So I had another look at the Maisie, ignoring the fashion drawing and zooming in on the line drawing. Forget the two colours, I thought, and certainly forget the print and plain combo, the bones are good. Really, really good. The only doubt I had was whether the bodice would be a little long on me, but I decided to cut as per pattern. Lopping a few cm off later is relatively easy, adding on much less so. Looking at the photos, shortening the bodice by 3-4cm is probably worth a try next time.

I toyed with the idea of piping the angled horizontal seams, but simple is much more my style. Topstitching is quite enough as a decorative accent.

The round neck is just right for a blue silk scarf, or one of my blue gemstone necklaces, picking up the tiny blue slubs in the dark grey Ponte.

So here it is, the Maisie in an almost plain fabric, with and without a big infinity scarf and one of my me-made necklaces.

Katherine Tilton Top

I just love the Tilton sisters’ patterns, they are right up my sewing alley. Although this Vogue 8690 by Katherine has been in my stash for a while, it is now OOP and I only just got around to making it. I think it was the V neck that stopped me from making it sooner. I know lots of people like V necks, but I somehow avoid them like the plague. Not sure why, I suppose it’s one of my idiosyncrasies. Being a sewist means I don’t have to put up with anything I don’t like.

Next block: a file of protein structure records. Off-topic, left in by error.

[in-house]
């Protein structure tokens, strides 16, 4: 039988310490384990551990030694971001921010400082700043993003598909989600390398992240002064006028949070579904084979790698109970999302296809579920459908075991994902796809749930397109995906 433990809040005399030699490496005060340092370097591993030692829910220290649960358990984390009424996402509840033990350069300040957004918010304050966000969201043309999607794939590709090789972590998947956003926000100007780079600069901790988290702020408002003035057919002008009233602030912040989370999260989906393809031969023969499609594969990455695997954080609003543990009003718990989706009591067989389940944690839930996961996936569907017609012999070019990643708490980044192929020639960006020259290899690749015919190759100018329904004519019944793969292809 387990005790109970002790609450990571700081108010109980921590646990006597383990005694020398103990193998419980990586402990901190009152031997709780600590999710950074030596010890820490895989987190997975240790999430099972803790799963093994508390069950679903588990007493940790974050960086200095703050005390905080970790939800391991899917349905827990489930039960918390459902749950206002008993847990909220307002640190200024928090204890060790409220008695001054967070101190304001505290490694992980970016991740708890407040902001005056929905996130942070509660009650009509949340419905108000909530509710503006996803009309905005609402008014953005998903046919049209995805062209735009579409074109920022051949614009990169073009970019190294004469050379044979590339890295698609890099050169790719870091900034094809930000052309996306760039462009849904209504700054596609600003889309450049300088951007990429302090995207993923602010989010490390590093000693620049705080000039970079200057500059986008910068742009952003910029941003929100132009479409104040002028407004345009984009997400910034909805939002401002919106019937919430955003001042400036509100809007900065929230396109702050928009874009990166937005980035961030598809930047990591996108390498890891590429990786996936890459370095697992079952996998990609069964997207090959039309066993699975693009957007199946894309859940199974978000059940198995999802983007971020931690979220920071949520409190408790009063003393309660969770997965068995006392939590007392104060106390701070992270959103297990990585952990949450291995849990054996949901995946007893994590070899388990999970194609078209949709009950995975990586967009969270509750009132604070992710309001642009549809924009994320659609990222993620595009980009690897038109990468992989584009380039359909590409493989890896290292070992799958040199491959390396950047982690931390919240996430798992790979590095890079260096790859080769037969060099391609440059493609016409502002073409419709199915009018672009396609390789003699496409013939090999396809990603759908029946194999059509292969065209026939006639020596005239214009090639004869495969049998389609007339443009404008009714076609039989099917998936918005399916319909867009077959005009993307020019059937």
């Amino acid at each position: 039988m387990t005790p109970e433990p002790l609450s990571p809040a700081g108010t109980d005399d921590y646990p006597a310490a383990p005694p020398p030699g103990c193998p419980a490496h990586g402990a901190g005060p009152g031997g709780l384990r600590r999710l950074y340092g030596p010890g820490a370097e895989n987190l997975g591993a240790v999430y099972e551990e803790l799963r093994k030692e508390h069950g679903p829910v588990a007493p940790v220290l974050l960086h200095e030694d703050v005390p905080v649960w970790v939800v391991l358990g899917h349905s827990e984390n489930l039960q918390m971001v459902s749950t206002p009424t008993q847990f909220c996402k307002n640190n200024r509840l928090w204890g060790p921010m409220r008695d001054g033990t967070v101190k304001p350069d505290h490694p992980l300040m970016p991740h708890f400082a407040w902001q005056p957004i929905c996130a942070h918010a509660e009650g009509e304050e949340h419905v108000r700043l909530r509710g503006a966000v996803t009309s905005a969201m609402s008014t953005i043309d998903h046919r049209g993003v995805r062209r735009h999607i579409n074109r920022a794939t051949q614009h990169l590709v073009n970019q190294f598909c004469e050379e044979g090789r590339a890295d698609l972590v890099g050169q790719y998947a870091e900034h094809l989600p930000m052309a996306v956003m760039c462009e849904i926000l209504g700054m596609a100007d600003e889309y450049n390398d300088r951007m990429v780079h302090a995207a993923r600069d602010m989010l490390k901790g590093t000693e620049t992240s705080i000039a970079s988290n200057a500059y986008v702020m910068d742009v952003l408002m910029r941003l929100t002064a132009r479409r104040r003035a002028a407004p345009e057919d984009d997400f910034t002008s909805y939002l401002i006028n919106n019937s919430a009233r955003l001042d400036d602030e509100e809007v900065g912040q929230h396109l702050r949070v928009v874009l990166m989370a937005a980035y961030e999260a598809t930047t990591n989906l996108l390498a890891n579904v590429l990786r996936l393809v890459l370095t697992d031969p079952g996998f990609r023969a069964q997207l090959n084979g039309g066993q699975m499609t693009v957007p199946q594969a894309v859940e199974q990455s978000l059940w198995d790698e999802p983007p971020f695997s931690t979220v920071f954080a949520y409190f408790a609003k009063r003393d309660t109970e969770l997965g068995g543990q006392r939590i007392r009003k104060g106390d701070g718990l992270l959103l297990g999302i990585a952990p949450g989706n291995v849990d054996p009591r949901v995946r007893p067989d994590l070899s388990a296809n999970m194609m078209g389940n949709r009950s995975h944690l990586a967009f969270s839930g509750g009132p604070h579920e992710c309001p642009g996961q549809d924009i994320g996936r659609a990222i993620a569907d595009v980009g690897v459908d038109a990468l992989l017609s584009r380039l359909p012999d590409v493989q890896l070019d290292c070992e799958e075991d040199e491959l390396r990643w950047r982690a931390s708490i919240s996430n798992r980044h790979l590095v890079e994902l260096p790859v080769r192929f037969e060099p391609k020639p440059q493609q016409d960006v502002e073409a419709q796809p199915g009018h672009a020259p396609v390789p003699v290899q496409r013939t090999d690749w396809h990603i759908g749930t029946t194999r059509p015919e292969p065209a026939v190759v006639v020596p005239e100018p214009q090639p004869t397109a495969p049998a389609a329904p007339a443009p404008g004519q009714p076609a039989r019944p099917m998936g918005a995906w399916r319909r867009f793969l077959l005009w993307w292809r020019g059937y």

Anyway, July and the beginning of August are the coldest time here, doesn’t last long, only around 6 weeks, but it always makes me want to make some quilted tops for warmth. This off-white one is this year’s effort, made with a quilted viscose bought the last time I managed to get to a fabric market in Germany. Keeps me nice and toasty while the temps are down.

The shape of the V8690 is a nice variation on the big Lagenlook top with its side vents. I put a bit of extra volume into the back, and got rid of that pesky V neck. The dead of winter needs a big cowl to keep me warm. 🙂

I am wearing it with my favourite pencil skirt, a Bengaline tube with only one seam at the back, a yoga foldover top and a coverstitch hem. Can’t get any simpler.

Ikat dress